It has been two months since Knicks small forward Cam Reddish was diagnosed with a right-shoulder AC joint injury and was lost for the season after taking a spill at Sacramento on March 7.
The road back to redemption has started in Tarrytown.
According to multiple sources, Reddish has been at the Knicks’ training center over the last week and has started basketball activities, including light shooting.
Other young players — including Quentin Grimes, Miles McBride, Obi Toppin, Immanuel Quickley and Jericho Sims — joined the workouts on Monday. RJ Barrett suffered a season-ending knee sprain on April 8 and his status is unclear.
Without any cap space, there is no telling what upgrades the Knicks can make to their roster. One gigantic question mark is whether the 6-foot-8, 22-year-old Reddish can make a difference with a training camp under his belt and a clean slate under coach Tom Thibodeau.
The Post previously reported Thibodeau was opposed to the Knicks acquiring Reddish from the Hawks because he didn’t see him as an upgrade to replace a player from his rotation.
The Knicks front office — and fans — love Reddish’s silky potential. But team president Leon Rose never mentioned Reddish’s name in his season-ending interview with MSG Network.
The former Duke standout was no factor during his short time as a healthy Knick. He was obtained on Jan. 13 for Kevin Knox and Charlotte’s conditional first-round pick, which won’t convey this season.
“Cam has been in the gym — very consistent, very determined,’’ one source close to Reddish said.
When the regular season ended on April 10, Reddish was still rehabbing his right shoulder. Had he opted for surgery (which was considered) Reddish would still be off the court.
After the Hawks acceded to his request to be traded, Reddish appeared in just 15 games for the Knicks, averaging 6.1 points and 1.4 rebounds, shooting 41.5 percent overall and 25.8 percent from 3-point range.
He only got time in Thibodeau’s rotation after multiple injuries to the team’s wings, but never mustered a true bustout game despite showing flashes in the open court. Reddish’s injury occurred when he raced back on a fast break to block a shot and tumbled hard to the court and onto his shoulder.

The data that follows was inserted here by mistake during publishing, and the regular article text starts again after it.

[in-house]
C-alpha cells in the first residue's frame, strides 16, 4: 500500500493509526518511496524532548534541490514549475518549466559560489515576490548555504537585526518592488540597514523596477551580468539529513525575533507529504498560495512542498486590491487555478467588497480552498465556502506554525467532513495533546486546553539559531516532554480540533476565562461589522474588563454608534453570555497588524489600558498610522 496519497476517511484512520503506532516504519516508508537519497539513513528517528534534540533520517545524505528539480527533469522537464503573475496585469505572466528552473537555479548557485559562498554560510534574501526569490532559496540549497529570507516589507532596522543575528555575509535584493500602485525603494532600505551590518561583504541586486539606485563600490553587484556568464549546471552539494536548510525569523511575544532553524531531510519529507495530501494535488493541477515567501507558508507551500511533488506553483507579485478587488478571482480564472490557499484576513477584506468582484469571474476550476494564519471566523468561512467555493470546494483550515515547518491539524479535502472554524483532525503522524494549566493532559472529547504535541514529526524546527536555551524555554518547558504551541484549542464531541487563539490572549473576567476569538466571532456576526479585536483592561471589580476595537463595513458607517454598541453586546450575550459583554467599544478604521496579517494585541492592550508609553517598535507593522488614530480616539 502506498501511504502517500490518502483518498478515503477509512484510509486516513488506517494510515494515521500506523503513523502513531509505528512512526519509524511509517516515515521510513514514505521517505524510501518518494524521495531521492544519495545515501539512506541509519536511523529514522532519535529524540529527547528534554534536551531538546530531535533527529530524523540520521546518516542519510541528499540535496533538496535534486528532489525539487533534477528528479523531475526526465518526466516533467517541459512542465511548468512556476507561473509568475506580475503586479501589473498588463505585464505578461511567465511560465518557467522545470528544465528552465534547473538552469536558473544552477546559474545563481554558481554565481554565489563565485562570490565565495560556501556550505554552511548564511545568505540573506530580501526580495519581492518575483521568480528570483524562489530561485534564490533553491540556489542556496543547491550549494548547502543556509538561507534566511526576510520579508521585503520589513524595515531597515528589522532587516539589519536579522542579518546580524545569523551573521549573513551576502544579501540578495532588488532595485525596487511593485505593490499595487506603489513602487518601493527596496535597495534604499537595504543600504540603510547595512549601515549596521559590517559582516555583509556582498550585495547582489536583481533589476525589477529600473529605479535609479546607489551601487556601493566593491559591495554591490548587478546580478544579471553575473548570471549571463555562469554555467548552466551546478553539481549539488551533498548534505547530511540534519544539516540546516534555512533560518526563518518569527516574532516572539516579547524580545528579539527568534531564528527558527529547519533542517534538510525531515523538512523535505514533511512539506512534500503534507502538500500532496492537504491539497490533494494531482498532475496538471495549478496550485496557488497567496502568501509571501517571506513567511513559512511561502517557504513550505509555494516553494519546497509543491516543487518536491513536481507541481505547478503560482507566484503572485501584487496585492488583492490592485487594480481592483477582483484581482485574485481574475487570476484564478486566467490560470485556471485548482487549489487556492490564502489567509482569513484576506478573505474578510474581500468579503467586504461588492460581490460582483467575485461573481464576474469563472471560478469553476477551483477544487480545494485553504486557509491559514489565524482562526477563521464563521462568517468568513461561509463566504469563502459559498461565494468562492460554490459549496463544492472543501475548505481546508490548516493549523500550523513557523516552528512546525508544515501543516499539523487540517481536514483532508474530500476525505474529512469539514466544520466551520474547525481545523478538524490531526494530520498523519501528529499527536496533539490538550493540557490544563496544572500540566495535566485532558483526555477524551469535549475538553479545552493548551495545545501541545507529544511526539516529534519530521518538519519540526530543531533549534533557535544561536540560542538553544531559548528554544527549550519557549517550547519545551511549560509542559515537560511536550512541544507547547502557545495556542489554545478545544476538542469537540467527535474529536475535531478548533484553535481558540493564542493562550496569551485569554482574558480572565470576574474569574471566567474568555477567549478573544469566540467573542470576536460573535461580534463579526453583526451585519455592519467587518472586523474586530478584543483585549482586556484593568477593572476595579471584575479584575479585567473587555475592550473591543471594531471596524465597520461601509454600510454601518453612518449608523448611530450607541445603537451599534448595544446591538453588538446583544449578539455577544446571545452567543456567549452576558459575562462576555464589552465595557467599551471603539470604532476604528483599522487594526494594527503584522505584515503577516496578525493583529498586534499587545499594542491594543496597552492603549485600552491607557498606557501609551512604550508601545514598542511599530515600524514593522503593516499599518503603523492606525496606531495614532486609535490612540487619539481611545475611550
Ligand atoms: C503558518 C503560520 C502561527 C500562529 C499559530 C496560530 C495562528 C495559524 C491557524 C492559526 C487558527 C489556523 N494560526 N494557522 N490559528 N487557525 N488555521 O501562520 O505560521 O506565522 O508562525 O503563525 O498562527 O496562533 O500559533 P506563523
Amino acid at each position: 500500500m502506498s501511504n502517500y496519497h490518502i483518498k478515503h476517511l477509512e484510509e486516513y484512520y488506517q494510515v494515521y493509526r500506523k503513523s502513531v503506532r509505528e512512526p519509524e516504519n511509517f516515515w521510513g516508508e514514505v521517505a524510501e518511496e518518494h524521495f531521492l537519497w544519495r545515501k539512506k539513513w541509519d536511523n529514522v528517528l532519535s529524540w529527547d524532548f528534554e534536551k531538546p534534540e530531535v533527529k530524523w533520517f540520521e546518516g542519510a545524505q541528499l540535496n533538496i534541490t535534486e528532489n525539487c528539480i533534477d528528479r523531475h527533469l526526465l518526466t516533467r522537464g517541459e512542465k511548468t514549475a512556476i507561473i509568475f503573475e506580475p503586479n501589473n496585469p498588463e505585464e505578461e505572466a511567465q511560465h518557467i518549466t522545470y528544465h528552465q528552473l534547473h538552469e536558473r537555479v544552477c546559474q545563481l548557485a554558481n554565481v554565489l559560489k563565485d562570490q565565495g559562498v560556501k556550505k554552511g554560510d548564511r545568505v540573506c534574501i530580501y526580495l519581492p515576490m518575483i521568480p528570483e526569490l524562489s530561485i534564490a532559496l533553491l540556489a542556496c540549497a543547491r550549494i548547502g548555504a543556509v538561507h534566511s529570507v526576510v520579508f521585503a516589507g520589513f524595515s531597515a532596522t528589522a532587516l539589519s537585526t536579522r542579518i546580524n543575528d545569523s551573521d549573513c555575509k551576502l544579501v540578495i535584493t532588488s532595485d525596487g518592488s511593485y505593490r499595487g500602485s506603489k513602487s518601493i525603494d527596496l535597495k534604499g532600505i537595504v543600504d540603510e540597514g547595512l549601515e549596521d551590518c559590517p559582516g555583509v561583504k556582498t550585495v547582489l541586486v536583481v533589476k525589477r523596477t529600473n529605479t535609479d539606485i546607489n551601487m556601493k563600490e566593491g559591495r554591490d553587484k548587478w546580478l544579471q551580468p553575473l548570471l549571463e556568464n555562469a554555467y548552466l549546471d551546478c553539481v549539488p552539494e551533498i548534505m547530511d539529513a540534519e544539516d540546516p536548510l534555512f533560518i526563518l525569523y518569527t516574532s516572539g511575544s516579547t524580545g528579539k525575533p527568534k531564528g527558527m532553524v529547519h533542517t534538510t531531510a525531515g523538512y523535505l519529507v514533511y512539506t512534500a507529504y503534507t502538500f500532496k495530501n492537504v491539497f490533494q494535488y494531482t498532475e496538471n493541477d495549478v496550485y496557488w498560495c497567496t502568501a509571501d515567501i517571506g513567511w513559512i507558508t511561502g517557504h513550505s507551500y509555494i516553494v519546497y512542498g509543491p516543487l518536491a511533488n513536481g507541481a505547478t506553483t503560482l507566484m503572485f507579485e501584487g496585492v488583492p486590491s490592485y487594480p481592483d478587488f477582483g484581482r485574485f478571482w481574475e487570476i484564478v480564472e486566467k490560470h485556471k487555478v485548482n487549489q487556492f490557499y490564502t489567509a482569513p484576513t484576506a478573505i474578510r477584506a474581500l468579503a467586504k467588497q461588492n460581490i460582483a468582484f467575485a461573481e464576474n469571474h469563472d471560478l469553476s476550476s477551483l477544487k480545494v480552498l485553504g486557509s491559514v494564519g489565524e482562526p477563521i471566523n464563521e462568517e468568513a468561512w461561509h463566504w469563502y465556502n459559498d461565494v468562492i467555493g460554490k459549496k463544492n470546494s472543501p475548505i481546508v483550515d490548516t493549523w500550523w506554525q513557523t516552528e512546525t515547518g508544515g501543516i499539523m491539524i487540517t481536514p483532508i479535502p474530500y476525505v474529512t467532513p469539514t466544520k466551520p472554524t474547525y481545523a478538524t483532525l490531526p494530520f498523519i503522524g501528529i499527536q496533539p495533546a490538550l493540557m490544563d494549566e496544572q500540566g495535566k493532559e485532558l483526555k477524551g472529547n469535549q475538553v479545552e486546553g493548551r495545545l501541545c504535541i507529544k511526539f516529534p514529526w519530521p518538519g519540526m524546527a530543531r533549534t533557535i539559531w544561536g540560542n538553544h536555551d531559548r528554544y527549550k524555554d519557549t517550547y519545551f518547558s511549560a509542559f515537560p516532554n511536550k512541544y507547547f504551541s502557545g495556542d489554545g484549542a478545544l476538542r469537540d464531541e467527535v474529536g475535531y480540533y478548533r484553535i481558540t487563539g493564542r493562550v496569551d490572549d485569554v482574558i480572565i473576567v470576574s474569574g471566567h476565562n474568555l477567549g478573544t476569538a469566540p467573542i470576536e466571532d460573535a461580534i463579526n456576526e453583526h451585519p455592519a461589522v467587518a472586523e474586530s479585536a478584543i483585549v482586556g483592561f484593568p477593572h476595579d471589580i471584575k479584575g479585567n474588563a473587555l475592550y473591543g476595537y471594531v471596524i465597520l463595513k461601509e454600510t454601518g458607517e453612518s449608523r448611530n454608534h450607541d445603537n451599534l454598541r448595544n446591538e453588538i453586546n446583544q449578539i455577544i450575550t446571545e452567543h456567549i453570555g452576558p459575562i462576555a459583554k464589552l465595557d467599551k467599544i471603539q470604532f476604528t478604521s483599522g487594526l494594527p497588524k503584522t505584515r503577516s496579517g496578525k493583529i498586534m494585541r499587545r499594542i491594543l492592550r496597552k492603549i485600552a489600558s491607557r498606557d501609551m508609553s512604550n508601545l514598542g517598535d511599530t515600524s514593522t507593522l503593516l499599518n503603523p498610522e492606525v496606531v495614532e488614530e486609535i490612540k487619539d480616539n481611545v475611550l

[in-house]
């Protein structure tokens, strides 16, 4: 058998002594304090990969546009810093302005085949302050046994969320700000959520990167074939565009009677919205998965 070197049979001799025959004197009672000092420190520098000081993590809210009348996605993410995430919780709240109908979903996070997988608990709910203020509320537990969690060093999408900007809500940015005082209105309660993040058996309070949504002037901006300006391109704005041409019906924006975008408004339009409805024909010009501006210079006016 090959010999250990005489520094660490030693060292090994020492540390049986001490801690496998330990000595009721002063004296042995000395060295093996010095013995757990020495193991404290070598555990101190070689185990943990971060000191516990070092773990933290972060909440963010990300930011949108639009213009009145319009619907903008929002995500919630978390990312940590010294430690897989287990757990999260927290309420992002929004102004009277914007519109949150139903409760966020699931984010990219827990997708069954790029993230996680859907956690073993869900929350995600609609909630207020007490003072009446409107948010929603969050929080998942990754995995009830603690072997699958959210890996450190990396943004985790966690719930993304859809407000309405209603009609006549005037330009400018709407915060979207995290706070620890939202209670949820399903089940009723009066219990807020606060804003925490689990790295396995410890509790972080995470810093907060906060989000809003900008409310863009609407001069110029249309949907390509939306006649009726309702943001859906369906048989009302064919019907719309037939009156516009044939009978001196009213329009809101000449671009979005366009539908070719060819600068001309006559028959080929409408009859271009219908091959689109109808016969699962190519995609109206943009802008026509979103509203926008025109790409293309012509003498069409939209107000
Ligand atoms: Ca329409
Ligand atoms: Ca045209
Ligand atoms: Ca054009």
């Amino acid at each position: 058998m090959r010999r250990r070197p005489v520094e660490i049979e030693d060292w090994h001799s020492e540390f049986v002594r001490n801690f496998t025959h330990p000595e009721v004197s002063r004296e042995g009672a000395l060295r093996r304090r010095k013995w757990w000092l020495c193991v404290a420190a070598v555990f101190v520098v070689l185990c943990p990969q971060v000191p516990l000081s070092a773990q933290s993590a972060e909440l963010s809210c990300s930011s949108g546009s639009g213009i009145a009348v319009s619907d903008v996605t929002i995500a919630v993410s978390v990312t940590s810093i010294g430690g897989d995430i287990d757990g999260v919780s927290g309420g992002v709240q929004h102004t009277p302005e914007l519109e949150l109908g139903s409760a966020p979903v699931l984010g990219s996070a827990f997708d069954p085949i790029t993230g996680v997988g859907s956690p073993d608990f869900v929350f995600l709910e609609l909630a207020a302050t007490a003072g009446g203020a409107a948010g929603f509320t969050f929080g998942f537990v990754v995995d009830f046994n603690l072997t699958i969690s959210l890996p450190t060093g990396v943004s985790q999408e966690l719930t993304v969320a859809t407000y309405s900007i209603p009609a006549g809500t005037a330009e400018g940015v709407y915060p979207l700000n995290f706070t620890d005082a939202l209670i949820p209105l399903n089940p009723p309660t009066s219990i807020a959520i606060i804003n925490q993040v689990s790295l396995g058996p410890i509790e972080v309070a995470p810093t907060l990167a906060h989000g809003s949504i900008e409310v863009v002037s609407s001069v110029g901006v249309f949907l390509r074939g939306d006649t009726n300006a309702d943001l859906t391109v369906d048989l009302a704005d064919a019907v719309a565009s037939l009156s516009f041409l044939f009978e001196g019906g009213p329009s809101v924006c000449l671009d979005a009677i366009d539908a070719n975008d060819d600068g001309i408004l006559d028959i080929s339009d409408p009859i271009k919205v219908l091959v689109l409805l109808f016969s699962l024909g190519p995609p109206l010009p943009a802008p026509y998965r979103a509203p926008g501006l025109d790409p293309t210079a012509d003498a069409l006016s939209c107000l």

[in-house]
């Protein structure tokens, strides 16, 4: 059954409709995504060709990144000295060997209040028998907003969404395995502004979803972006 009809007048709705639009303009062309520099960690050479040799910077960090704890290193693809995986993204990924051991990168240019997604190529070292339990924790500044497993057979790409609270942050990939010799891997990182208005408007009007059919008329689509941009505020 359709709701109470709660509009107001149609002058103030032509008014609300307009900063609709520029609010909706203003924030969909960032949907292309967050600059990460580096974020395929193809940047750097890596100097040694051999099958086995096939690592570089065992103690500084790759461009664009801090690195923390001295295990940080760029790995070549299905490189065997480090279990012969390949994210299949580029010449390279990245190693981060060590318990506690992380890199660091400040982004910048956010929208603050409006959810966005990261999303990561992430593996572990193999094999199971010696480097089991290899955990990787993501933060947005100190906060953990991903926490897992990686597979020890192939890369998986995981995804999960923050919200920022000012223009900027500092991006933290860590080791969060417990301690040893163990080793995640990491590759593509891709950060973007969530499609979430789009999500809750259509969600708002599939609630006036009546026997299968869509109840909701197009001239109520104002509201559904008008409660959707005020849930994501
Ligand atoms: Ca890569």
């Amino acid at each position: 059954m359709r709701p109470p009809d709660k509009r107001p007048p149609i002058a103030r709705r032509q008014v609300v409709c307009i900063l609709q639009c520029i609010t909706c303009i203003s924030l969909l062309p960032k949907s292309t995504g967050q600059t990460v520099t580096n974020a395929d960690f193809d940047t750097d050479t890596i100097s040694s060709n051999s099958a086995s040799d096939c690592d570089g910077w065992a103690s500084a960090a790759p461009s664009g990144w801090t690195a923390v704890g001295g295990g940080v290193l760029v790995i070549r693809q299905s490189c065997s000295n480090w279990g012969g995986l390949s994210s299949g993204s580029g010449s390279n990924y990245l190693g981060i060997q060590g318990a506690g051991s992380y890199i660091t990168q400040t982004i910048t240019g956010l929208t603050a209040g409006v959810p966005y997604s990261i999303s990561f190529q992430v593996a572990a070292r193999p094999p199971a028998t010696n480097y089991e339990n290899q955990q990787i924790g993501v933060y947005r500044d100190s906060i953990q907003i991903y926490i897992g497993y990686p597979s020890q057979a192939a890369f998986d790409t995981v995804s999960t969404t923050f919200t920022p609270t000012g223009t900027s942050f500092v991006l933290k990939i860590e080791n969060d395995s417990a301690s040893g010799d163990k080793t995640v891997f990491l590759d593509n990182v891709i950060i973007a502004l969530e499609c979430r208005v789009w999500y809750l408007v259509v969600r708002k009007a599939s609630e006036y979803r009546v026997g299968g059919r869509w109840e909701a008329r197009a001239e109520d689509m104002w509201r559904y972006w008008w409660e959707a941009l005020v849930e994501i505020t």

It was a devastating blow to Reddish’s career since it meant he would be unable to earn Thibodeau’s trust in game situations before he’s due a rookie contract extension in October.
One of Reddish’s issues in Atlanta was that he felt he deserved a larger role as a featured player but hadn’t proved enough.
He has been injury-prone. After his lone Duke season, Reddish had surgery to a core muscle before the 2019 draft, in which Atlanta selected him 10th overall.
In his second season with Atlanta, in 2020-21, Reddish was limited to just 26 games because of Achilles soreness. After the Knicks traded for him, Reddish needed a two weeks to get over an ankle sprain.
Still, the promise is there that Reddish has the tools to be as good as he thinks. Reddish was not made available for comment by the Knicks after his shoulder injury and didn’t attend road trips thereafter.
Soon after he made his Knicks debut, Reddish showed his confidence by stating: “I feel like I can be a star. I feel like I could be a legit star. That’s what I’m working to be. It’s pretty simple.”
Regardless of the shoulder issue, the trade doesn’t look so horrible, especially if the heavily protected Charlotte pick doesn’t convey in 2023 either. Meanwhile, Knox didn’t do anything with Atlanta to make the Knicks regret giving up on the 2022 restricted free agent.
According to NBA sources, Knox, the Knicks’ 2018 lottery pick, could return to Atlanta, but may have to sign a minimum-contract deal.
Meanwhile, some scouts have wondered about Reddish’s maturity and whether he has the unselfishness to be part of a winning program. The Knicks have a grave need for a 3-4 combo forward, especially if Julius Randle is traded.
In a recent interview, ESPN’s college basketball guru Seth Greenberg labeled Reddish the “ultimate tease.”
“He seduces you with the things he does,’’ Greenberg told The Post. “But he doesn’t do those things on a consistent basis. He should be a really good defender but he’s not consistent. He looks like he should be a god shotmaker but doesn’t shoot with consistency. He doesn’t play through contact the way you’d like to see him play through contact. Those are the ‘ifs’ in his game.
“People want to see him succeed but people have given up on him for a reason. You can seduce someone with potential for so long. After a while, that person has to be productive.’’
The time for that is now.